We’ll be focusing more on food trucks in this article.
Food Truck vs Restaurant
Food truck business is thriving and the growth is even greater than the usual brick-and-mortar restaurants concept, mostly because –
- The prices of the offerings are low as this business involves fewer costs.
- It is truly mobile and can move to most-profitable markets easily.
- Food trucks can change their menu and outlook easily without incurring heavy costs.
- Food trucks are preferred by the newer generations (consumers aged 18 to 34) who demand easy food with more social interaction.
- The concept is also preferred by new generation entrepreneurs as it involves less investment and helps them transition out of usual 9 to 5 jobs.
- They capitalize on community-oriented marketing channels like social media and also make use of the scarcity principle most of the times.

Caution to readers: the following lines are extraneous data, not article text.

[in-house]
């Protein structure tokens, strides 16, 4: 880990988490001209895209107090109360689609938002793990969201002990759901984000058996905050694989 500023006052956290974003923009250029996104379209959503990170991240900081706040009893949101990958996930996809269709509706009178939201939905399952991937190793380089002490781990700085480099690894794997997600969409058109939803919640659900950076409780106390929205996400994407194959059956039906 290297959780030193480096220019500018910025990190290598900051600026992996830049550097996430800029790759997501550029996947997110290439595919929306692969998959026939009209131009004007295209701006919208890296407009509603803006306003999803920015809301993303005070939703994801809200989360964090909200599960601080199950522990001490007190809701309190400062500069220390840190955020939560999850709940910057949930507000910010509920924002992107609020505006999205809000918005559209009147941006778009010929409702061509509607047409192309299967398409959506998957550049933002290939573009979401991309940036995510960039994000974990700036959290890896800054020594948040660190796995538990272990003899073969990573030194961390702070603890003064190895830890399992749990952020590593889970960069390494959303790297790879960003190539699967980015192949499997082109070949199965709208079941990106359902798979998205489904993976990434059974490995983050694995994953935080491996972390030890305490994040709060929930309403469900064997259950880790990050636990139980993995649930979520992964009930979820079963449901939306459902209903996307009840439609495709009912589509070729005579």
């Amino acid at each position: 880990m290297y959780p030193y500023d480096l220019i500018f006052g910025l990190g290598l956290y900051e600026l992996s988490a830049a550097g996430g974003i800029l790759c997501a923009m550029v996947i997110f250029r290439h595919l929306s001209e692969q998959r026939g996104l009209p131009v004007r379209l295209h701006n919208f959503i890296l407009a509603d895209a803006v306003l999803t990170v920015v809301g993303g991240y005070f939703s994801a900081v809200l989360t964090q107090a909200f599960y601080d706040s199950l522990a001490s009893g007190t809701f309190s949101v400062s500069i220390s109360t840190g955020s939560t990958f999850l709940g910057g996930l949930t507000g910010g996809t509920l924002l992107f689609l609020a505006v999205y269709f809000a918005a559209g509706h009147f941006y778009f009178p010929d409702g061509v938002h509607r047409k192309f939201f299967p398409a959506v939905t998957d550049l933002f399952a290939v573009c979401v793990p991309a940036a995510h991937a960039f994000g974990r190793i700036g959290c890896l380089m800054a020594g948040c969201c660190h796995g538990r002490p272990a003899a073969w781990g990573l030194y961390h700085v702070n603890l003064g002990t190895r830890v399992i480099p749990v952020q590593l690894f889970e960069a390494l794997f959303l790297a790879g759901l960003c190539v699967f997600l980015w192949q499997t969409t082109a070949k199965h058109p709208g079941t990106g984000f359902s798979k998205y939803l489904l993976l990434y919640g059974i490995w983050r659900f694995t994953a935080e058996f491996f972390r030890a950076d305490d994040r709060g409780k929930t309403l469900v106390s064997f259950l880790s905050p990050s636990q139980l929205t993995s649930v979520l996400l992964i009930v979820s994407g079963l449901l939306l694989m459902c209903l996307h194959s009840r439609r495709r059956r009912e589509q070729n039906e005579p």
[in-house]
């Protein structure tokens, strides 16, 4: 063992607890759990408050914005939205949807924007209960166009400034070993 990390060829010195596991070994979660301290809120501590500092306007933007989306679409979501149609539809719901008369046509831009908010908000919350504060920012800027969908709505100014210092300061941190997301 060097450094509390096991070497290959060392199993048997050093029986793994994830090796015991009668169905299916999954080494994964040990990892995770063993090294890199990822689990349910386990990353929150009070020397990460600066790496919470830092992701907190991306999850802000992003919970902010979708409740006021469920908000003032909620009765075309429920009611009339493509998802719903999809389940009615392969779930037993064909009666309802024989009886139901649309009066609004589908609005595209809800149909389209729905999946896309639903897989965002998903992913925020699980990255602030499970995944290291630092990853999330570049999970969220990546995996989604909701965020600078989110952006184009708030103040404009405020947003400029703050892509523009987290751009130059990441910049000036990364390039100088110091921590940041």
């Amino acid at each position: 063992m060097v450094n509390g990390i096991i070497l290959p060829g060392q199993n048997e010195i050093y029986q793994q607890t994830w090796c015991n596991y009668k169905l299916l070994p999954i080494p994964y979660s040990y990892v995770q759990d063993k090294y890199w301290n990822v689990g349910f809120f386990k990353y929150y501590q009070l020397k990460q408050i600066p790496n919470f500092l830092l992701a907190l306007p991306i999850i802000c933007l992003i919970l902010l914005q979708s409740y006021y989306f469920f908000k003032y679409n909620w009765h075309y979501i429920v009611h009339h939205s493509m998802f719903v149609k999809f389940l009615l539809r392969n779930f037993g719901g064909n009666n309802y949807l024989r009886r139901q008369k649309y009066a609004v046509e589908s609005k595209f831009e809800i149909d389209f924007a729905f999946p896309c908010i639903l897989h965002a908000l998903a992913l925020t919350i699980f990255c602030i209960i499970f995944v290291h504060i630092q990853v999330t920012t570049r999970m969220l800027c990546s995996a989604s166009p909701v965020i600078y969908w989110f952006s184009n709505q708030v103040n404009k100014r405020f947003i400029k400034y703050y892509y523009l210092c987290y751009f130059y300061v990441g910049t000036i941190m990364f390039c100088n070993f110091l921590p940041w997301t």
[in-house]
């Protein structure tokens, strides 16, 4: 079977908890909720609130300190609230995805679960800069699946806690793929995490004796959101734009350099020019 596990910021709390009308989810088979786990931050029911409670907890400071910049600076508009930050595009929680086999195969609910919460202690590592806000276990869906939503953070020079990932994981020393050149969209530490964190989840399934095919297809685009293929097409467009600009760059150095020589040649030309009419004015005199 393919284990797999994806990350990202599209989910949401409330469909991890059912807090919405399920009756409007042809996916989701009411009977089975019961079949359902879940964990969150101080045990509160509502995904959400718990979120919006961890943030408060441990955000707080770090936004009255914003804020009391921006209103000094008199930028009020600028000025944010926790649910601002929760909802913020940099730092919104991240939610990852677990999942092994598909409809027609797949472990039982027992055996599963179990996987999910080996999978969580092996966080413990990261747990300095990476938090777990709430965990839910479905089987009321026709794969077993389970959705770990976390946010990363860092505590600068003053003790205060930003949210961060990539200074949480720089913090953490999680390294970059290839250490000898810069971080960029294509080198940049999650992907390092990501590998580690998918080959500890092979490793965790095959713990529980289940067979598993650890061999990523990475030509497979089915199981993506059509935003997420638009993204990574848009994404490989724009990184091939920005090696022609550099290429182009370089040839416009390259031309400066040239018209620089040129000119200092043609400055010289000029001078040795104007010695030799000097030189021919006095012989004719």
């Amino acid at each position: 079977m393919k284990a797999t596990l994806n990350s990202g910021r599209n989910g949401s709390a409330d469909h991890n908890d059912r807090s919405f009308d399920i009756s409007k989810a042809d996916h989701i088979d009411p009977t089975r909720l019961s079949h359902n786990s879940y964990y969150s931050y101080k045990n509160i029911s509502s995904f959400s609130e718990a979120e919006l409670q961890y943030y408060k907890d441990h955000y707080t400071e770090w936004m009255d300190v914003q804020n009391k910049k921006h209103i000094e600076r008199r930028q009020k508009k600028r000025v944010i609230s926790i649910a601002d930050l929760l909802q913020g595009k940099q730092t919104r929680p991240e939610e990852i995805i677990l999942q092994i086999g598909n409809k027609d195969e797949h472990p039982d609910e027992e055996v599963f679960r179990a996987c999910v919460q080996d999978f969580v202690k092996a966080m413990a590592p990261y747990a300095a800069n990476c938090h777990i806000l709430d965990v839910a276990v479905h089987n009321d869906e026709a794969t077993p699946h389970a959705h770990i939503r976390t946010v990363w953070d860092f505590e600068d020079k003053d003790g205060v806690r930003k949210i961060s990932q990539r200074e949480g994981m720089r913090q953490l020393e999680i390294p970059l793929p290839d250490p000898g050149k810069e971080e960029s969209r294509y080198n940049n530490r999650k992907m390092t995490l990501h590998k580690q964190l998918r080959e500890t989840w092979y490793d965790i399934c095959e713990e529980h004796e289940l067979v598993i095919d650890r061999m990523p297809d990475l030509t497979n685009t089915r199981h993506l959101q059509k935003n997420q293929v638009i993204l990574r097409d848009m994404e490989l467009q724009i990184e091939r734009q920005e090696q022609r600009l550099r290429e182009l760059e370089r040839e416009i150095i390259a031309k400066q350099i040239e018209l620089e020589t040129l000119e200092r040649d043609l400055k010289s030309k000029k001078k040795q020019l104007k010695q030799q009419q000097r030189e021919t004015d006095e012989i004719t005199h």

- They boost social activities where people get a chance to interact with others while waiting for their order and consuming it.
- Food trucks these days are highly branded and usually stand out of the crowd with their distinct brand personality (fun, exciting, new, different and unique).
- They play on convenience and speed by which they serve the public.
How To Start A Food Truck Business?
So, what exactly is the food truck business model and how do you start a food truck business?
Well, it isn’t easy as it might seem. Even if it isn’t a regular restaurant, you’d require licences to operate, funding to start, hire, and market, and insurance to protect your business in the long run.
But it’s still easier and economical than opening a restaurant. Here’s a process to help you start your own food truck business –
Step 1: Analyse The Existing Market
Market analysis is an important process of –